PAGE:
But that begs the practical question: “How?”
But you say, “How shall we return?”
This is where Malachi brings in the money: How do we return to God – really?
8 Will anyone rob God? Yet you are robbing me! But you say, “How are we robbing you?” In your tithes and offerings! …10 Bring the full tithe into the storehouse, so that there may be food in my house, and thus put me to the test, says the LORD of hosts; see if I will not open the windows of heaven for you and pour down for you an overflowing blessing. – which sounds like “shalom” to me.
Is this not what the Lord Jesus was thinking when he said, “where your treasure is, there your heart will be also.” (Matt. 6:21)
The angels do not sing: “Glory to Wall Street and shalom, peace on earth”.
Nor do they sing, “Glory to the personal nest egg and peace on earth”.
Nor, “Glory to the un-covenanted consumer, and peace on earth”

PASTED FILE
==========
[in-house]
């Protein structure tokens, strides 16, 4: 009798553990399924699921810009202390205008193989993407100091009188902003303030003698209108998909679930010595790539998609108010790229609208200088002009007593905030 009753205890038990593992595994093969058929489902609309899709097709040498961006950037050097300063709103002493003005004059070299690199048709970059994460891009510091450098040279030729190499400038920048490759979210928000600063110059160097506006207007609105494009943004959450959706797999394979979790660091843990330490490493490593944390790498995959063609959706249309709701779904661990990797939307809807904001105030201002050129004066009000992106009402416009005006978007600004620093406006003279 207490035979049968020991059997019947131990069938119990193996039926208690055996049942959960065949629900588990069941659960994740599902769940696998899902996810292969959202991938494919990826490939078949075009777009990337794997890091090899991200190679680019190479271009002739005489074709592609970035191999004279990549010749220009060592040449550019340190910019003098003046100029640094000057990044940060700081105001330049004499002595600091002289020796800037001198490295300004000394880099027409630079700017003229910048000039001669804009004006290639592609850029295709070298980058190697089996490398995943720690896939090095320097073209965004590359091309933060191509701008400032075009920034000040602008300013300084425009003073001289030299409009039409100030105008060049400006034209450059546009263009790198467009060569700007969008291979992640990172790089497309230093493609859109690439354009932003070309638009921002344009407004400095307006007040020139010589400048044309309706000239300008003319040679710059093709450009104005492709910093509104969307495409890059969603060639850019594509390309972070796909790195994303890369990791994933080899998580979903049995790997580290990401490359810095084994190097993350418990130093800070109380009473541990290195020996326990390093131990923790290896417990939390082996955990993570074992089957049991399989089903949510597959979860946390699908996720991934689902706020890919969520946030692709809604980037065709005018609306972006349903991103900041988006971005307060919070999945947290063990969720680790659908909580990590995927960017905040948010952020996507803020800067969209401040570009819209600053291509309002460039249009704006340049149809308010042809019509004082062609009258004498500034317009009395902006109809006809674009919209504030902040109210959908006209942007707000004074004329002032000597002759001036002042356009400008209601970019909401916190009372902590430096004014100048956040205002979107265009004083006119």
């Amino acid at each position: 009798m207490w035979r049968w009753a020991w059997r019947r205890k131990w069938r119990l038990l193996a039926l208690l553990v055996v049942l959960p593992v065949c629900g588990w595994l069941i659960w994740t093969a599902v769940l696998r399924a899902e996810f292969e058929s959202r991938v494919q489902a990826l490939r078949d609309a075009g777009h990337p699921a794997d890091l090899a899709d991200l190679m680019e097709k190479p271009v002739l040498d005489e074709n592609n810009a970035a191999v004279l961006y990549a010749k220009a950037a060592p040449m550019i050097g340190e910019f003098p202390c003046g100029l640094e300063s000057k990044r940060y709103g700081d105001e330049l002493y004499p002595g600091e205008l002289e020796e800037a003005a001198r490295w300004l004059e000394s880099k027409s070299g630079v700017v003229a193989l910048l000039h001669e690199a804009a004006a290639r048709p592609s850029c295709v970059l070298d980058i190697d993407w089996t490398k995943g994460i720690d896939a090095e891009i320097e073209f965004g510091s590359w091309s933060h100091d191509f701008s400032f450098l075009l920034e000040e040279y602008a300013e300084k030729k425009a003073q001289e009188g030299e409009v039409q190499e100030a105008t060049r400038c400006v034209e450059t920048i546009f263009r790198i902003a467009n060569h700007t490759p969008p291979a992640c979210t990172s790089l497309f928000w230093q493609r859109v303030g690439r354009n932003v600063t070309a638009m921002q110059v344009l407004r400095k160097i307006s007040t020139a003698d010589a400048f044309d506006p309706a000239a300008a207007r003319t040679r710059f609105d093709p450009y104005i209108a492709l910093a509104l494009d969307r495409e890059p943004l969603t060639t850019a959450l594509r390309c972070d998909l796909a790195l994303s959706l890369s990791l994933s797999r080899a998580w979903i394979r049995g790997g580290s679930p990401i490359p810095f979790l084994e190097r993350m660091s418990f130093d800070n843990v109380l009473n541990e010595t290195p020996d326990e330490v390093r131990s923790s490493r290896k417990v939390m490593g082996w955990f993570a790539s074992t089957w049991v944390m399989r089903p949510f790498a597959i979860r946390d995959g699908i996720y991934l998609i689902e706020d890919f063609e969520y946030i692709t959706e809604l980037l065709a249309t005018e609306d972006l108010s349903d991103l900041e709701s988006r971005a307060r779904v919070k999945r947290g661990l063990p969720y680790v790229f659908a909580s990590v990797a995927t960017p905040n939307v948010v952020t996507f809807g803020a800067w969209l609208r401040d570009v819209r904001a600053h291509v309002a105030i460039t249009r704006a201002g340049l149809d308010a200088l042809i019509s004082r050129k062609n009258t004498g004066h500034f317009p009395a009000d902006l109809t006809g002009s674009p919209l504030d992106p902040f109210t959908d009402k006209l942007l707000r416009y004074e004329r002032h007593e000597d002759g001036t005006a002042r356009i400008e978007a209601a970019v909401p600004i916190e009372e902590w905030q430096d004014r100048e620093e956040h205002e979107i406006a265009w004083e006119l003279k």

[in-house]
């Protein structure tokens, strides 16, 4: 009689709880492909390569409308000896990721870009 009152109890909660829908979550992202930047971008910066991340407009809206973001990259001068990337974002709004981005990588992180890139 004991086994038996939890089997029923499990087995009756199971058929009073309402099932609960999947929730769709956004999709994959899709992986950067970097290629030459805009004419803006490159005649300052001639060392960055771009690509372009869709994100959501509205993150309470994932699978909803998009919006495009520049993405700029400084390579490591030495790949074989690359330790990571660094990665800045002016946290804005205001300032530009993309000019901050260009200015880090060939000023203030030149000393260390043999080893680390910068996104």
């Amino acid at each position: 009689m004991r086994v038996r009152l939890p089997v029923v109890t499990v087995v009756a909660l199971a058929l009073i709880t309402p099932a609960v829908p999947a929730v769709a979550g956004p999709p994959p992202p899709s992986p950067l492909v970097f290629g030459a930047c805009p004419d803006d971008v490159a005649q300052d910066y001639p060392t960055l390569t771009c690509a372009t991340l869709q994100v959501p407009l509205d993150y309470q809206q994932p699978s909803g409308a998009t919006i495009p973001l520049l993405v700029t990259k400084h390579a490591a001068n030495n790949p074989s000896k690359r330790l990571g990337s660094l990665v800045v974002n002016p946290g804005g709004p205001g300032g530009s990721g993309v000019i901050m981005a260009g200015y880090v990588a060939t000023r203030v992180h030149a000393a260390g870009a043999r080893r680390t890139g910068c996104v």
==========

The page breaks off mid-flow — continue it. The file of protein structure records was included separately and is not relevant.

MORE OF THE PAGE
There is no glory in mis-attributing the source of all good gifts, and there is surely no shalom when the essential covenant is broken.
Today is our day to act on Malachi’s word. Today is our day to “return.”
Today we return to the Lord with our pledges of tithes, our offerings of our hours and minutes of life, our abilities and gifts of service.
Today we affirm that we are a covenant community of mutuality and generosity.
Today we boldly acknowledge the source of everything good in our lives, and we join the angels in giving glory to God!
Today we assert our hope for shalom, for peace, for well-being; we have found our shalom in God whom we glorify, and in the covenanted community he has created for us.
Glory to God in the highest heaven and on earth shalom among those whom he favors.
Who is a God like you, pardoning iniquity
because he delights in showing clemency.
He will again have compassion upon us;
he will tread our iniquities under foot.
You will cast all our sins
into the depths of the sea.
You will show faithfulness to Jacob